Welcome from the Director
Peter Martin, MD
Americans love their java. Half of us drink it every day, even though we know little about coffee’s chemical make-up, what it does in the human body, where it comes from, or who produced it.
Coffee has played a major role in shaping the economy, history, and social structure of much of Latin America. ICS explores the multiple aspects of this important export, from the farmers’ cultivation of the beans to the complexities of trade to the rise in fair trade marketing.
What does coffee do? Many of us have worried that something this good must be bad for you. But the latest scientific evidence indicates that in moderation (2 to 4 cups per day) coffee may offer key health benefits. ICS is the first research institute to study exactly how this may be. Not much is known about this side of coffee because most studies have focused on caffeine—but coffee contains hundreds of compounds that are poorly studied to date. This research may contribute to a better understanding and treatment of some of the most prevalent diseases of humankind, such as addiction, depression, heart disease, and Parkinson’s disease.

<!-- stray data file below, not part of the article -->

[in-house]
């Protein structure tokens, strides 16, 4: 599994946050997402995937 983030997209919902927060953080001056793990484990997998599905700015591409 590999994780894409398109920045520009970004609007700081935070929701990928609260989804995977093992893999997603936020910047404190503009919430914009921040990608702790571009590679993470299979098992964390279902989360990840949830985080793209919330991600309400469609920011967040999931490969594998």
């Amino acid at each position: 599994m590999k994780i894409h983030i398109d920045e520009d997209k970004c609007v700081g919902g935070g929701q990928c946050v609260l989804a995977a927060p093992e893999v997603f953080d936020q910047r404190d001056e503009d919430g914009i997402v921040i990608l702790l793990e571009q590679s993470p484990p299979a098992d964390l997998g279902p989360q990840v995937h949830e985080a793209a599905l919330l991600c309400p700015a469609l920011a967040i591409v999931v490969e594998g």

ICS’s pioneering bio-medical research into the properties of coffee is complemented by its expanding focus on the history, sociology, literature, economic development potential, and other aspects of this enticing crop.
Humans have decided, for whatever the reason, to drink coffee. It’s apparently not dangerous; indeed, it appears to have some benefit. ICS explores this exciting opportunity to identify other chemicals in coffee and study their effects, to better understand the role of coffee in local and global economies, and to study the cultural importance of this remarkable commodity.